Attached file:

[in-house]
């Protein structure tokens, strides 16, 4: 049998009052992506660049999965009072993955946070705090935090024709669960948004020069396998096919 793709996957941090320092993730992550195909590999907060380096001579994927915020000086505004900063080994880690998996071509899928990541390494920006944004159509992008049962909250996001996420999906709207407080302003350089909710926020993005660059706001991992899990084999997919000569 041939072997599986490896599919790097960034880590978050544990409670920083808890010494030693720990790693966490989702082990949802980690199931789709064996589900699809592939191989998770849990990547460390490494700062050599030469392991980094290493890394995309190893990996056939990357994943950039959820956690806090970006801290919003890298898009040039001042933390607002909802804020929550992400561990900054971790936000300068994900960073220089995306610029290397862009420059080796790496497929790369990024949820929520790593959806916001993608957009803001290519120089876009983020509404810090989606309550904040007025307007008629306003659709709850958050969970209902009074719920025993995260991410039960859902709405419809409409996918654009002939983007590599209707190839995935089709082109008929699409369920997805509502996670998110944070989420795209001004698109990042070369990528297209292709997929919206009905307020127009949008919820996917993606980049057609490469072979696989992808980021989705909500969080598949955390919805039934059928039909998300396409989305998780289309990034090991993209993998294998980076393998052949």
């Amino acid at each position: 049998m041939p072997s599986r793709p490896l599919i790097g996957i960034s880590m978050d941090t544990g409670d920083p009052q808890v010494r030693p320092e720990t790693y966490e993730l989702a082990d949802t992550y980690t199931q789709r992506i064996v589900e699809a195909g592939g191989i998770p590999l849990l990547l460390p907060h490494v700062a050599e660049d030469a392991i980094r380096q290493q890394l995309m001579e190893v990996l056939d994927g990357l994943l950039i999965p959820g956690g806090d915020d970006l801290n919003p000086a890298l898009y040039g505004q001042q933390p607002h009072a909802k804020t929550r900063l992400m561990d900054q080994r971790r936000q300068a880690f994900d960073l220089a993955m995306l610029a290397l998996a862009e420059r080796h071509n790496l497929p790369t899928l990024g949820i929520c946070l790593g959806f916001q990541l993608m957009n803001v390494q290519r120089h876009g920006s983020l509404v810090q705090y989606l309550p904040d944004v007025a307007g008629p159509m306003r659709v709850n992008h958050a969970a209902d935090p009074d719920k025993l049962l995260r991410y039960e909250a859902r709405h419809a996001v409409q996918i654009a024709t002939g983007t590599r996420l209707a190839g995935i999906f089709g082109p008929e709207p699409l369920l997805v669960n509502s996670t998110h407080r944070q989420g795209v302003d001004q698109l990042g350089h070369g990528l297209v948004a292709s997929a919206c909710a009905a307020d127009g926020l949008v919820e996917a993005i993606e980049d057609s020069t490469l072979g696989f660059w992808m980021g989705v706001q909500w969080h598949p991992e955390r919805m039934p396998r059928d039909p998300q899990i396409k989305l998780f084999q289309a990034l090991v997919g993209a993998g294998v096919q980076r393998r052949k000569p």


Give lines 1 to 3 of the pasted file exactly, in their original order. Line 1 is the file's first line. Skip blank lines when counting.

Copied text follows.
[in-house]
């Protein structure tokens, strides 16, 4: 049998009052992506660049999965009072993955946070705090935090024709669960948004020069396998096919 793709996957941090320092993730992550195909590999907060380096001579994927915020000086505004900063080994880690998996071509899928990541390494920006944004159509992008049962909250996001996420999906709207407080302003350089909710926020993005660059706001991992899990084999997919000569 041939072997599986490896599919790097960034880590978050544990409670920083808890010494030693720990790693966490989702082990949802980690199931789709064996589900699809592939191989998770849990990547460390490494700062050599030469392991980094290493890394995309190893990996056939990357994943950039959820956690806090970006801290919003890298898009040039001042933390607002909802804020929550992400561990900054971790936000300068994900960073220089995306610029290397862009420059080796790496497929790369990024949820929520790593959806916001993608957009803001290519120089876009983020509404810090989606309550904040007025307007008629306003659709709850958050969970209902009074719920025993995260991410039960859902709405419809409409996918654009002939983007590599209707190839995935089709082109008929699409369920997805509502996670998110944070989420795209001004698109990042070369990528297209292709997929919206009905307020127009949008919820996917993606980049057609490469072979696989992808980021989705909500969080598949955390919805039934059928039909998300396409989305998780289309990034090991993209993998294998980076393998052949």
């Amino acid at each position: 049998m041939p072997s599986r793709p490896l599919i790097g996957i960034s880590m978050d941090t544990g409670d920083p009052q808890v010494r030693p320092e720990t790693y966490e993730l989702a082990d949802t992550y980690t199931q789709r992506i064996v589900e699809a195909g592939g191989i998770p590999l849990l990547l460390p907060h490494v700062a050599e660049d030469a392991i980094r380096q290493q890394l995309m001579e190893v990996l056939d994927g990357l994943l950039i999965p959820g956690g806090d915020d970006l801290n919003p000086a890298l898009y040039g505004q001042q933390p607002h009072a909802k804020t929550r900063l992400m561990d900054q080994r971790r936000q300068a880690f994900d960073l220089a993955m995306l610029a290397l998996a862009e420059r080796h071509n790496l497929p790369t899928l990024g949820i929520c946070l790593g959806f916001q990541l993608m957009n803001v390494q290519r120089h876009g920006s983020l509404v810090q705090y989606l309550p904040d944004v007025a307007g008629p159509m306003r659709v709850n992008h958050a969970a209902d935090p009074d719920k025993l049962l995260r991410y039960e909250a859902r709405h419809a996001v409409q996918i654009a024709t002939g983007t590599r996420l209707a190839g995935i999906f089709g082109p008929e709207p699409l369920l997805v669960n509502s996670t998110h407080r944070q989420g795209v302003d001004q698109l990042g350089h070369g990528l297209v948004a292709s997929a919206c909710a009905a307020d127009g926020l949008v919820e996917a993005i993606e980049d057609s020069t490469l072979g696989f660059w992808m980021g989705v706001q909500w969080h598949p991992e955390r919805m039934p396998r059928d039909p998300q899990i396409k989305l998780f084999q289309a990034l090991v997919g993209a993998g294998v096919q980076r393998r052949k000569p």